Zero Fighters in Chongqing and Pearl Harbor:
Yasukuni's war criminals as martyrs?
by Wakamiya Yoshibumi
A fighter of the former Japanese navy is on display on the first floor of the Yushukan war memorial museum at Yasukuni Shrine in Tokyo. It is a Mitsubishi Zero-type shipboard fighter model 52, one of the Zero fighters. The plane can also be viewed from the outside through a glass wall.
An explanation reads: "Its first campaign was in September in the 15th year of Showa (1940). In an air battle against Soviet-made Chinese war planes in Chongqing, China, it shot down most of the enemy planes with no damage on the Japanese side in an unprecedented victory. With its great combat capability and long flying range, it was the world's strongest fighter."
I see. So the Zero made its debut in an air battle over Chongqing in 1940.
The name rings a bell. The city in inland China was the venue of an Asia Cup soccer match between Japan and Jordan this summer. Chinese soccer fans booed the Japanese team and threw garbage at Japanese supporters.
The violent reaction was an outburst of anti-Japanese sentiment harbored by the Chinese people.
Yet Prime Minister Koizumi Junichiro continues to visit Yasukuni Shrine in defiance of China's repeated protest. Looking at the Zero fighter that the shrine proudly displays, I cannot help but feel karmic ties between the two seemingly unrelated events.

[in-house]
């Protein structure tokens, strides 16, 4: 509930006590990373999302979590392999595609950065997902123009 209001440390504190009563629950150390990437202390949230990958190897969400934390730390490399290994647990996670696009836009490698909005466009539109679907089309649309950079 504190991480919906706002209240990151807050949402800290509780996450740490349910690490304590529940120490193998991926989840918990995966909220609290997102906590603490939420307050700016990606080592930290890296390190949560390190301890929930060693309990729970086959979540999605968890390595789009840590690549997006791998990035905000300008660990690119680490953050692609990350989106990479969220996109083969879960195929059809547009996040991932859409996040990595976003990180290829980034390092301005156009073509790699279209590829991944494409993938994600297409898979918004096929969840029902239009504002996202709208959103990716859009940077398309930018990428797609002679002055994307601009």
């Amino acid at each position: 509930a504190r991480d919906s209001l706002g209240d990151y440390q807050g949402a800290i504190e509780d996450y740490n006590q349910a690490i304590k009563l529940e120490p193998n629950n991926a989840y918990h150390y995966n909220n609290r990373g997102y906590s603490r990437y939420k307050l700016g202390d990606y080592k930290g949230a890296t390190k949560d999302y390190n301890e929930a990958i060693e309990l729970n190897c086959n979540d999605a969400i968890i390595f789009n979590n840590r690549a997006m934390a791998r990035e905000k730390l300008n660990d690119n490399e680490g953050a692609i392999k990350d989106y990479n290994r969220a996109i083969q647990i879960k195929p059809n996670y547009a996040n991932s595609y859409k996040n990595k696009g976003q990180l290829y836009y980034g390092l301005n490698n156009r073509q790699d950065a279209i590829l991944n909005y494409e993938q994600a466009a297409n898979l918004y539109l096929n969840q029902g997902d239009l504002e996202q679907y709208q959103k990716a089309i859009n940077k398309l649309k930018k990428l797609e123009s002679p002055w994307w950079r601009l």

Although the shrine museum's explanation makes no reference to the fact, Japanese forces dropped a vast number of bombs onto the city. That's how they won command of the air in Chongqing-the result of "an unprecedented victory" thanks to Zero fighters.
Look history in the eye
Air raids on Chongqing, which started in earnest in May of the previous year, intensified after the September 1940 assault. In three years, Japan bombed the city 218 times, forcing residents to take refuge in air-raid shelters and tunnels. The city was burned down. Approximately 20,000 people died, including those who suffocated to death in tunnels, according to a number of sources, including "Senryaku Bakugeki no Shiso" (Thoughts on strategic bombing) by Maeda Tetsuo.
Chongqing was the wartime capital of the Nationalist government under Chiang Kai-shek. Although he was forced to flee to Taiwan later by the Communist government after the war, he denounced Japanese aggression at that time as "the most barbaric in the world" and put up strong resistance.
American journalists, including Edgar Snow, repeatedly filed angry reports and bloody photographs of the atrocities committed by the Japanese army. As a result, the horror of indiscriminate attacks on civilians became widely known outside China.
This knowledge caused the United States to take a harder stance against Japan. The situation eventually led to the Japanese attack on Pearl Harbor where the Zero fighters again played the leading role.
On Nov. 21, at the Japan-China summit in Santiago, Chinese President Hu Jintao requested Prime Minister Koizumi to stop his Yasukuni visits. As a victim, China cannot overlook the Japanese prime minister's visits to a place that not only enshrines the war dead but also Class-A war criminals, who were executed for their war responsibility. "Look history in the eye" is China's key phrase.